One Hundred Twin Peaks Fans Can’t Be Wrong
by J. Tobias Beard
A visit to the annual Twin Peaks Festival in North Bend, WA
Friday, 7:30am. As I walk to the gas station to buy toothpaste, I get a taste of what it is that brought me here. Everywhere I look there are pine trees, tall, deep green and swaying gently in the wind. Outside my hotel window and lining every road, they move like some verdant choir, under the 4,000′ rocky spine of Mount Si, looking exactly like they do on TV.
Being There. That’s what we’re all looking for, all 100 or so of us, around 74 first timers and 23 returnees from Australia, Spain, Canada, and all over the U.S., the feeling of inhabiting the same physical space as something meaningful and sacred. And where we are is in and around North Bend, Washington, for the 16th annual Twin Peaks Festival—”Twin Peaks,” the ABC TV show directed by oddball filmmaker David Lynch, which aired from April 8, 1990 to June 10, 1991 to much acclaim and wild popularity. If you’ve never heard of “Twin Peaks,” just know that it was about a high school prom queen, Laura Palmer, who was gruesomely murdered, and that it was one of the strangest and most disturbing shows to ever appear on network TV.
Portrait of a die-hard “Twin Peaks” fan: Chris Matthews, 40-ish, with an earring dangling from each ear, is a postal worker with two kids and seven “Twin Peaks”-related tattoos. He has attended every single festival and I ask him if they get boring. “Boring?” It is 9am the first day of the fest, and he is drinking Pabst Blue Ribbon (itself a Lynch reference), music blaring from a little mp3 player outside his hotel room. “It’s like a family reunion,” he says after a while, “only with a different family every year.”
The festival is a three-day affair; breakfast Friday morning (donuts and coffee, two big “Peaks” fetishes), then a trivia contest and a hike to Snoqualmie Falls (heavily featured in the show), followed by Lynch Movie Night in Seattle. Saturday includes a bus tour of filming sites, and the big dinner, with guest celebrities in attendance, the costume contest, and much “Twin Peaks”-tinged merrymaking. Sunday it’s a picnic in the woods (more filming sites), the Tibetan Rock Throw contest (don’t ask) and the Cherry Stem Tying contest (ditto).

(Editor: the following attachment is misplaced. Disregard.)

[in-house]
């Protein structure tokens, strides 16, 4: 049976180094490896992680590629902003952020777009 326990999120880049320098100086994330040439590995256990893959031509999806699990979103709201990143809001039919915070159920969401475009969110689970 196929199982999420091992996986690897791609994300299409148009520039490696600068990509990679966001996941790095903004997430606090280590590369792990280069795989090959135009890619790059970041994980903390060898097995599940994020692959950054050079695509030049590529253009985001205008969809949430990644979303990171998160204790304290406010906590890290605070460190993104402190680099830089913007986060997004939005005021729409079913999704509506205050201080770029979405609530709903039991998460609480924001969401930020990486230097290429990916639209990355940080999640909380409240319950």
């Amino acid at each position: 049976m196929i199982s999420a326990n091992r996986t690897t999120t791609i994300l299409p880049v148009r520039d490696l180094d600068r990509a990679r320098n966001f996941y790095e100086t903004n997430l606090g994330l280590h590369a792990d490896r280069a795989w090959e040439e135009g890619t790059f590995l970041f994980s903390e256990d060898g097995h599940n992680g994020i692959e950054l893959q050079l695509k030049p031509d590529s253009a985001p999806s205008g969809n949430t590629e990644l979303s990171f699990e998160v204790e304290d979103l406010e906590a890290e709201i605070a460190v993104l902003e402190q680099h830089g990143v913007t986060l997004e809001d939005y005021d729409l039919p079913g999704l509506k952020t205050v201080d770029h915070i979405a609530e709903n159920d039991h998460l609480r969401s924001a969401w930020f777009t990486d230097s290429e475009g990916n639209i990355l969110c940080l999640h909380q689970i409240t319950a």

Portrait of a whole bunch of die-hard “Twin Peaks” fans: Twenty-three people are taking pictures of what in the show was “Big Ed’s Gas Farm,” a neon-lined, rustic filling station, now totally unrecognizable as such. We snap away, then turn en masse and take photos of a small, white-picket-fence-encircled house across the street, where Big Ed lived. Through the living room window a small child stares at us over the back of the couch, perhaps wondering why a busload of strangers is taking her picture. Later, the scene is repeated at a restaurant, “The Roadhouse” on TV, but now also no longer the same. As our digital shutters whir, someone drives by and shouts, “Get a life!”
At Sunday’s picnic I ask people why they come here, why many of them automatically set aside these three days every year. What it is about the show that inspires such devotion?
“There’s never been a show like ‘Twin Peaks.’”
“The last episode.”
“It’s like the Rolling Stones; the show never ends.”
“It has to be magic.”
Magic, or belief in magic, might explain it. We want to believe that our fantasies can inhabit a place and imbue it with a spirit that can be captured simply by being there. The Twin Peaks Festival is a pilgrimage, a gathering of the faithful, who endure great hardship (cancelled flights, gruesome injuries on drunken, midnight “tours” of filming sites) to partake of cherry pie in the fictional place where “pie goes when it dies,” and photograph each other and the Xs that mark the spots where, for a few flickering moments, Twin Peaks was real.
“Look, there it is! The intersection where the One Armed Man drove around and around screaming!”
“Are you sure? I mean, it kinda looks like it…”
“No, totally, that’s it!”
“There’s the Fat Trout trailer park where Theresa Banks lived and Agent Chet Desmond disappeared!”
“And there’s the high school! And that place in the woods where Mike shot that guy! And there’s the Double R diner!”
After the Festival is over, I drive to Seattle and then take the ferry out to Bainbridge Island. Until now, I haven’t felt much of a connection to the fantasy, save for those blowing pine trees, a recurrent image on “Twin Peaks.” I head to the Kiana Lodge, where, on a small, seaweed-covered beach, under a massive dead log, the body of Laura Palmer was found, blue-lipped and pale. And suddenly I feel like I’m on hallowed ground, like I should be leaving flowers. There it is, the final resting place of Laura Palmer, the (fictional) Twin Peaks High School Prom Queen, 1972-1989.
Rest in peace, Laura Palmer, and get a life, Twin Freaks. Or at least something to tide you over until next year’s Festival.